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Liberating Heaven and Earth

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Spiritual Nourishment

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When Private Affects Public

Reclaiming The Fifth Son

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Tefillin and Egypt

Enjoyment or Achievement?

Levels of Freedom

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Sacrificing Slavery

Schooling During Pesach

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Last Days of Passover

Text of the Passover Haggadah

 Seize the Moment Spiritual Nourishment

Opposite Extremes

11th of Nissan, 5719 [1959]
To my Brethren, Everywhere
G-d bless you!
Sholom u'Brocho [Peace and Blessing]:

Approaching the Feast of Matzos, the Season of Our Liberation, I send my prayerful blessing to my brethren everywhere that the festival instill into the daily life of every Jew and Jewess true and complete liberation from all anxiety and adversity, both material and spiritual, so as to rise to the inner meaning of Yetzias Mitzrayim [the Exodus from Egypt], the prelude to Receiving the Torah, and to fulfill the Divine promise: "When you will bring out the people from Mitzrayim you will serve G-d on this Mount (Sinai)."

Matters connected with Torah and Mitzvos are, of course, infinite and eternal, as G-d Himself Who has ordained them; so are also their instructive teachings, which are valid for all times and places, and can and must be applied in daily life. Even more so in the case of such a comprehensive matter as the Yom Tov [holiday] of Pesach [Passover], of Yetzias Mitzrayim, which we are enjoined to remember every day.

One of the instructive messages of the Yom Tov of Pesach is that a Jew has the inner capacity and actual ability to transform himself, in a short time, from one extreme to the opposite. Our Holy Scriptures and Rabbinic sources describe in detail the bitterness of the enslavement in Egypt and the nadir of spiritual depravity to which the enslaved Jews had sunken in those days.

Enslaved in a country from which even a single slave could not escape; completely in the power of a Pharaoh who bathed in the blood of Jewish children; in utmost destitution; broken in body and spirit by the meanest kind of forced labor - suddenly Pharaoh's power is broken; the entire people is liberated; the erstwhile slaves emerge from bondage as free men, bold and dignified "with an outstretched arm" and "with great wealth."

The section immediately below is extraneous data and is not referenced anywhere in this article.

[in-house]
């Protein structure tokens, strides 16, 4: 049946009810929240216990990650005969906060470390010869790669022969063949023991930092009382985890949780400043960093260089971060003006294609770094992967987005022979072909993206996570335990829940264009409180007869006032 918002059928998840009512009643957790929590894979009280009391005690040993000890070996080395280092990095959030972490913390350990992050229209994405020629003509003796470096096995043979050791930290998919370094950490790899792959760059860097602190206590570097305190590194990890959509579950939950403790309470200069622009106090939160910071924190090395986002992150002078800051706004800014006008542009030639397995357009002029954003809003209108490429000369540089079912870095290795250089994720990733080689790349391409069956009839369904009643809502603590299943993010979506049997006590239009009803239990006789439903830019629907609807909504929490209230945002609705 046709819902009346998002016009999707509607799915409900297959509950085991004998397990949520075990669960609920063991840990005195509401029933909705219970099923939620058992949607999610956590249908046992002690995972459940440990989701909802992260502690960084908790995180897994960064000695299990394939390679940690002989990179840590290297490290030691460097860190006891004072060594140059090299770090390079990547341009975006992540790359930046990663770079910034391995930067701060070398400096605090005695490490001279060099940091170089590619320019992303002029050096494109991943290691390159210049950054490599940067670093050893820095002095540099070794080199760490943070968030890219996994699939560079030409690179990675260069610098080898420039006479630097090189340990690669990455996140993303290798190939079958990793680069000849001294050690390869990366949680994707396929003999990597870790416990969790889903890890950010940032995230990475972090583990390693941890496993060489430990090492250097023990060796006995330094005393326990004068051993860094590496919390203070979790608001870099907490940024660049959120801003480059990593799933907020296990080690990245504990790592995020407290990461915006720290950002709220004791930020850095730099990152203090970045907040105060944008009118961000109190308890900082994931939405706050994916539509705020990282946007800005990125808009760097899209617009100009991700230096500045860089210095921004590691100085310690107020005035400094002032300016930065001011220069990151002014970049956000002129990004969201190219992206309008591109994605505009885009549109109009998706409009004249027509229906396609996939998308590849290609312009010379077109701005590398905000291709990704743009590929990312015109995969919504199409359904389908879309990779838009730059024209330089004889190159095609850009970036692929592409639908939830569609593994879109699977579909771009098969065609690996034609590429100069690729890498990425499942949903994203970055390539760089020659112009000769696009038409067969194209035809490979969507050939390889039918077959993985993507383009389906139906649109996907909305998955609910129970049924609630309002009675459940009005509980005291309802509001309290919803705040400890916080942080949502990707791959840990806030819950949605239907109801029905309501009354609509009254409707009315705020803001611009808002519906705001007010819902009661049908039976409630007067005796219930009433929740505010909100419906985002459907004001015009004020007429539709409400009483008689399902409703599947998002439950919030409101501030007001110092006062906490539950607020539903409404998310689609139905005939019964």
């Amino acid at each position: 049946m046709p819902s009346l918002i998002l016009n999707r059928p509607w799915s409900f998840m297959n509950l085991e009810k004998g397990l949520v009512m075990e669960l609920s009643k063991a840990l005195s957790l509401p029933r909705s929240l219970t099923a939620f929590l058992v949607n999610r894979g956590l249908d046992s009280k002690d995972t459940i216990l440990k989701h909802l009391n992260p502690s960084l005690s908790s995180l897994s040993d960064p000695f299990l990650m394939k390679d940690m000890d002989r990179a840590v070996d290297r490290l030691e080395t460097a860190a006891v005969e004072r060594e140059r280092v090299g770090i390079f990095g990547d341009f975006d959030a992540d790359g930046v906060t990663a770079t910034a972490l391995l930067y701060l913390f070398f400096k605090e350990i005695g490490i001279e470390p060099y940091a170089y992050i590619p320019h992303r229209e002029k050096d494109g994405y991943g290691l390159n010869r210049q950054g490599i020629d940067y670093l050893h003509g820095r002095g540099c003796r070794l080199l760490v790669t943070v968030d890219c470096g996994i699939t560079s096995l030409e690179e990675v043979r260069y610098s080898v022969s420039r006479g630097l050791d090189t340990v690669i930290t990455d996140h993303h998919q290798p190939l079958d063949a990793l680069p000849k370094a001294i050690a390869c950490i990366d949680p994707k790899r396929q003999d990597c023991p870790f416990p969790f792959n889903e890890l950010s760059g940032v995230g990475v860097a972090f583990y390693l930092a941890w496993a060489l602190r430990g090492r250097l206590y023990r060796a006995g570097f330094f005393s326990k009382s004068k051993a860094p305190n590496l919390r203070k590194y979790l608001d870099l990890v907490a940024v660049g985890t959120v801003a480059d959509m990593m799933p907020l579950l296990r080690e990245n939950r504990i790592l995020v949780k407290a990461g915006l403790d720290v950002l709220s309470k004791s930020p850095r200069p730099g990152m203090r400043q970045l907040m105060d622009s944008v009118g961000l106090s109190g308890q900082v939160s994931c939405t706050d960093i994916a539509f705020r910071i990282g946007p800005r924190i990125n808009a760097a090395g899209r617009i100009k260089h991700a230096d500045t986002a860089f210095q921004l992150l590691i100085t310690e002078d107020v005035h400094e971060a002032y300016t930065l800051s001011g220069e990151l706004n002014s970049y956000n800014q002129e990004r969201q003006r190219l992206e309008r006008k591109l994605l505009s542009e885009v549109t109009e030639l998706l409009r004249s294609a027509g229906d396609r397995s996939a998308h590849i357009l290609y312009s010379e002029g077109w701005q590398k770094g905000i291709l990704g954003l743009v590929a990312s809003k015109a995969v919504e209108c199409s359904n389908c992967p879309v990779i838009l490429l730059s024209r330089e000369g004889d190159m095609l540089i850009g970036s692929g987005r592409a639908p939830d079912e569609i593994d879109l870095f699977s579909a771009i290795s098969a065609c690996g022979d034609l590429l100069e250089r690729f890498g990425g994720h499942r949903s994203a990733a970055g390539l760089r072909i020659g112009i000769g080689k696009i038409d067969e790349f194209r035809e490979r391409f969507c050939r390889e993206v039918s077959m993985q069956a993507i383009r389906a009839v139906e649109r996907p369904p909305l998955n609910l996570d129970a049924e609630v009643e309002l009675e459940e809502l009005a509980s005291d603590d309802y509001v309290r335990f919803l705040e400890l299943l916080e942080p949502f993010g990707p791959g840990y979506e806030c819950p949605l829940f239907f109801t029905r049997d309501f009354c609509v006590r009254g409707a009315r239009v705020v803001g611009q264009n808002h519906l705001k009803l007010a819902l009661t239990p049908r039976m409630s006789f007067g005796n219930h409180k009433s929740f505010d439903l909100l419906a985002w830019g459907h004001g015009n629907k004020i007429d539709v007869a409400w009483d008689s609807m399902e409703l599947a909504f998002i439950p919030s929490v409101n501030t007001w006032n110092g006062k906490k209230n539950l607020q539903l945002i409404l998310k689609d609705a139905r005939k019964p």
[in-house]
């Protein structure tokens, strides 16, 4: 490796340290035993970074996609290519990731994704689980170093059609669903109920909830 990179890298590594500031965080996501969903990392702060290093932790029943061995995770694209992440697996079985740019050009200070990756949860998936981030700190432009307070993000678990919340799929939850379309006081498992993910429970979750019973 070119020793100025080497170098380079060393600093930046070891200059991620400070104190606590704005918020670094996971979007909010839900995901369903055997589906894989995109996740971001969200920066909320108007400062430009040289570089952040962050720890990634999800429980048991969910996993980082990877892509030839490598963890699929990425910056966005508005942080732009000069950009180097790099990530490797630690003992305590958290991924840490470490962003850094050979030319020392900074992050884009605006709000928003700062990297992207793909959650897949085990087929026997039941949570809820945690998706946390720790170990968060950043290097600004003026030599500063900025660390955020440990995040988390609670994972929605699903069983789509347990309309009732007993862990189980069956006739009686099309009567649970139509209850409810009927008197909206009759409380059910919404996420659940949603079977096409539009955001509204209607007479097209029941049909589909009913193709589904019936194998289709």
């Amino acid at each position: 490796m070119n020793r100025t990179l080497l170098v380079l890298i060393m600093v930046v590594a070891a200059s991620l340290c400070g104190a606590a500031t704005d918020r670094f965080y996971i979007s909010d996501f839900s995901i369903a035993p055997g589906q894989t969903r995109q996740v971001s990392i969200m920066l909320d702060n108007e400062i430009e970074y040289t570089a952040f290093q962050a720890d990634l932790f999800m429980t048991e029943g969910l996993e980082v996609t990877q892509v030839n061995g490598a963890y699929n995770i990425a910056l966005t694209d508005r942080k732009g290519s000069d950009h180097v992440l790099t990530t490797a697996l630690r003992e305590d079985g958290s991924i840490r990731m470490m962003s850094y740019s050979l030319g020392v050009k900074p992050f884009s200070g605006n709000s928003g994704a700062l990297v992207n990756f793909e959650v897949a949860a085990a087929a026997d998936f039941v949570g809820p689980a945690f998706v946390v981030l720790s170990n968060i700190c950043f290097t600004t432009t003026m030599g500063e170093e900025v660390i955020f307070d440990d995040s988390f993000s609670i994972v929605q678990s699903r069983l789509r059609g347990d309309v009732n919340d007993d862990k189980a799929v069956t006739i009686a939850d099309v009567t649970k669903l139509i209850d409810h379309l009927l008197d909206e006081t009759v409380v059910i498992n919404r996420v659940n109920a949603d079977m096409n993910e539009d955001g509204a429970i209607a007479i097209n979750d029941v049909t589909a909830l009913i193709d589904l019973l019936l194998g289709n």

Likewise is their spiritual liberation in a manner that bespeaks a complete transformation. After having sunk to the 49th degree of unholiness, to the point of pagan idolatry - they suddenly behold G-d revealed in His full Glory, and only a few weeks later they all stand at the foot of Mount Sinai on the highest level of holiness and prophecy, and G-d speaks to each one of them individually, without any intermediary, not even that of Moshe Rabbeinu [Moses], and declares: "I am G-d, thy G-d!"

The lesson is highly instructive:

No matter what the status of the Jew is, individually or collectively; no matter how gloomy the position appears to be in the light of human appraisal, the Jew must remind himself every day of Yetzias Mitzrayim - and strive effectively towards complete liberation and freedom, in a bold manner ("with an outstretched arm") and to the fullest attainment ("with great wealth"): freedom from all shackles and obstacles in escape from his "Mitzrayim," in order to reach the height of "priestly kingdom and holy nationhood," through Receiving the Torah in all respects "as in the days of your liberation from Mitzrayim."

There must be no pause and no hesitation on this road; there must be no resting on one's initial accomplishments; one must go on and on, higher and higher, until one apprehends and experiences the call: "I am G-d, thy G-d!"

This message of Pesach is especially urgent and timely in our present time and age, when Jews as individuals and in groups have bestirred themselves to seek for a way of liberation from their spiritual bondage, and to set foot on the road of true freedom of the spirit; above all to completely free themselves from the fear of "What will the goy [nations] say?"

The "goy" of every description, including the goyeshe prodding of misguided Jews, and the "goy" within one's self, the Yetzer Hora [Evil Inclination]. To these, especially, Pesach calls: Do not stop; go further rise higher, "with an outstretched arm!" Your liberation will then be complete and certain, "with the young and the old, the sons and the daughters," and with great wealth.

With blessing for a kosher and happy Pesach, and may the Prophetic promise, "as in the days of thy liberation from Egypt will I show him wonders," through our righteous Moshiach, be soon fulfilled in our own time.

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